Q&A with Ruth Milkman, on her recent book Immigrant Labor and the New Precariat
Q&A with Ruth Milkman, on her recent book Immigrant Labor and the New Precariat
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“Careful historical research…this new book is a vital corrective to the conservative claim that immigrants ‘take jobs’ from American workers.” –Hon. Pramila Jayapal, U.S. House of Representatives
In her timely and provocative new book Immigrant Labor and the New Precariat, sociologist Ruth Milkman argues that mass immigration is the effect, rather than the cause, of America’s economic dislocations. Through a careful analysis of historical data, Milkman shows that it was employers, not immigrants, who destroyed the American middle class. For Democrats to win back white working-class voters without alienating their multiracial base, Milkman suggests the party must embrace populism. Only by placing the blame for deindustrialization where it belongs—on neoliberal economic policies and greedy employers—will they successfully counter the appeal of nativism. America, this book suggests, doesn’t have to choose between welcoming immigrants and helping the middle class. It can, and must, do both. Ruth Milkman answers some questions about Immigrant Labor and the New Precariat:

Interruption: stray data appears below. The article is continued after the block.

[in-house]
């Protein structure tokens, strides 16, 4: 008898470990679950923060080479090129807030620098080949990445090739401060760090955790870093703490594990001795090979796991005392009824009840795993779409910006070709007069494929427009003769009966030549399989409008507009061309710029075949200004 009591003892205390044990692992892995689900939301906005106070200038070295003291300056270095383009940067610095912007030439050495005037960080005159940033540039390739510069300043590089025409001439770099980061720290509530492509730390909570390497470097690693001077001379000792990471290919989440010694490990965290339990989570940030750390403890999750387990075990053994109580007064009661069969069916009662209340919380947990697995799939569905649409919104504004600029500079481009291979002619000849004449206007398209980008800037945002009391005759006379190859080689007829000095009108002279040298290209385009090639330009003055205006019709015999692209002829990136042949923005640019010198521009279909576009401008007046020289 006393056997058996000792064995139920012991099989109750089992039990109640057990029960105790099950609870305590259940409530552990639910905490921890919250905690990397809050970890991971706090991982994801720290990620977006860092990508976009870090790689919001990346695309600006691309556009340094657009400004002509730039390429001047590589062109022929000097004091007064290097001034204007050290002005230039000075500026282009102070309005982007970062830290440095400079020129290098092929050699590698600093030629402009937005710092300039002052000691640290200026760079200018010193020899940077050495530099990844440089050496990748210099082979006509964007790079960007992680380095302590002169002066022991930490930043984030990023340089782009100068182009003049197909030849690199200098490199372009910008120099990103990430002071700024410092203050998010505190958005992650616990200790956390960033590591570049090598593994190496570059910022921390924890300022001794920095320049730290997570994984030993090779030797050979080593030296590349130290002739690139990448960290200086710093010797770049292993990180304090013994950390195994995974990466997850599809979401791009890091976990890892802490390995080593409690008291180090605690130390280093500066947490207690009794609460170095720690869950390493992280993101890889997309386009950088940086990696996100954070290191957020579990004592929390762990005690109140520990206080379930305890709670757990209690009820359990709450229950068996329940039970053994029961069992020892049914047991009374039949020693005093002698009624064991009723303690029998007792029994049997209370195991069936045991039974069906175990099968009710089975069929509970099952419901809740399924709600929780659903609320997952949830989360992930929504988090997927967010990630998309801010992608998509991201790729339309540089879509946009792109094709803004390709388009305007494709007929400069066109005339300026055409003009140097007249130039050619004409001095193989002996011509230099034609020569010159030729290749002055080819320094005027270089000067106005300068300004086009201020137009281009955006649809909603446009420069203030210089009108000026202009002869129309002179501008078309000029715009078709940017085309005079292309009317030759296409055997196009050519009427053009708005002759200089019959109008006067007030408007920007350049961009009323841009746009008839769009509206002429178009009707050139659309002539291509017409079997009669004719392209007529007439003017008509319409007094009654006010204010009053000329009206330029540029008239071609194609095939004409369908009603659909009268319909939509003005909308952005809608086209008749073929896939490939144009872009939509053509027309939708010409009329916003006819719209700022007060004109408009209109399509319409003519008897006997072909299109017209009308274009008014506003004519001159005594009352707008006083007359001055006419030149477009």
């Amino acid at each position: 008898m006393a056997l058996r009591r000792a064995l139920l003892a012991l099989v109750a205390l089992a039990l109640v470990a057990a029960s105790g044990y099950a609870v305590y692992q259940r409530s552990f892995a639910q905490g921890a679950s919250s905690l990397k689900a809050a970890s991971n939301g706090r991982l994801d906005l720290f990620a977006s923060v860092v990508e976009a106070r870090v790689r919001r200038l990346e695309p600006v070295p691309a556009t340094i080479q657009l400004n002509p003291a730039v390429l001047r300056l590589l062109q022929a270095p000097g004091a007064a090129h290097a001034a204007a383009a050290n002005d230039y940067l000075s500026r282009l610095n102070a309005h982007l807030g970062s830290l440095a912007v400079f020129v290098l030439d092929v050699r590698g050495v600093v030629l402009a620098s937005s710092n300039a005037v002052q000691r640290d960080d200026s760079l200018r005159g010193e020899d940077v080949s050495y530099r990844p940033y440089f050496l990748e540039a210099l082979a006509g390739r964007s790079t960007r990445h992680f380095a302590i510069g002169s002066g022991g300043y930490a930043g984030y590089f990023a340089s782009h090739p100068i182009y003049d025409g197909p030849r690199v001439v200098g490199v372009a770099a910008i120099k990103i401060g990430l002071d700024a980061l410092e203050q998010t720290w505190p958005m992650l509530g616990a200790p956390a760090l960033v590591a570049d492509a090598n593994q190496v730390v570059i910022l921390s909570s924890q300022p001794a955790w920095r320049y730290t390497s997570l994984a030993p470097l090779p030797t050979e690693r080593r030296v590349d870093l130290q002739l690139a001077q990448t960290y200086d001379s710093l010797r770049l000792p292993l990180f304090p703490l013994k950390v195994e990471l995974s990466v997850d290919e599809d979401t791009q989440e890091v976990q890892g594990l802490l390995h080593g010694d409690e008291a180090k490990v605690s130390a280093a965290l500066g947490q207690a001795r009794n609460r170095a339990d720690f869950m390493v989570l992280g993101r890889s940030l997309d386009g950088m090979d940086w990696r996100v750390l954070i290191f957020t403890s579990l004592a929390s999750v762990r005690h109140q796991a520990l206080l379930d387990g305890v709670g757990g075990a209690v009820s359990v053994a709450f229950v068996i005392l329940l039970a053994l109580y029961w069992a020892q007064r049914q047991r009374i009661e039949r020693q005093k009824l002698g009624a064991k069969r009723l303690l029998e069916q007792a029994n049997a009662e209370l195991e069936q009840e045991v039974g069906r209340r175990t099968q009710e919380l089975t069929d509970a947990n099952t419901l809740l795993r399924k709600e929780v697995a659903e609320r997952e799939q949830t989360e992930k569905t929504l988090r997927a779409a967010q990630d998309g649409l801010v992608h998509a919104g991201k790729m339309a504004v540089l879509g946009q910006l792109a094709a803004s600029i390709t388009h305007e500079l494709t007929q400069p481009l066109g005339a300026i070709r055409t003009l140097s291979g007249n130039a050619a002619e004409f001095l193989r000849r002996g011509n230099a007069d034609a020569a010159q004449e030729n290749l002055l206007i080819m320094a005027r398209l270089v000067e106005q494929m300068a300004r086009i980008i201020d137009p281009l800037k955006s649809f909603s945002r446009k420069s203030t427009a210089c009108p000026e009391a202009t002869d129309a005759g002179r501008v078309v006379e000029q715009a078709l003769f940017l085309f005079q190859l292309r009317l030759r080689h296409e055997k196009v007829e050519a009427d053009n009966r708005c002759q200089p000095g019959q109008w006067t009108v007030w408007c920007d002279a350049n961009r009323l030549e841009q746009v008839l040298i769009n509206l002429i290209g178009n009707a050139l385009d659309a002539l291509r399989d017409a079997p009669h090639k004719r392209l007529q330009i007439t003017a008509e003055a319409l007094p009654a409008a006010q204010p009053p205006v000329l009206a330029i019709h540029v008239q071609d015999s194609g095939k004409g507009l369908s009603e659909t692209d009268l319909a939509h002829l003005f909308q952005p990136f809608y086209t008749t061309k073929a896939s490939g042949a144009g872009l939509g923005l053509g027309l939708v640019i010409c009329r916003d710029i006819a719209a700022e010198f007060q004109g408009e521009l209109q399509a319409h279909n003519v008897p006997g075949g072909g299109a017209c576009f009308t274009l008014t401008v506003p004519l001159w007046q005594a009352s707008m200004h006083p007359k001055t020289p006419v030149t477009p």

Why do so many Americans, especially non-college-educated whites, see immigrants as an economic threat?
Immigration growth occurred simultaneously with economic restructuring and the decline of organized labor. Starting in the late 1970s, real wages (controlling for inflation) fell for many workers and were stagnant for others; health insurance and pension benefits deteriorated due to de-unionization and new business strategies designed to lower labor costs; and inequality between rich and poor skyrocketed. Because immigrants began to arrive in growing numbers in that same period, following the 1965 passage of a new immigration law, many working-class Americans blamed foreign-born newcomers for changes that appeared to be tied to immigration but were in fact driven by employers and changes in public policy.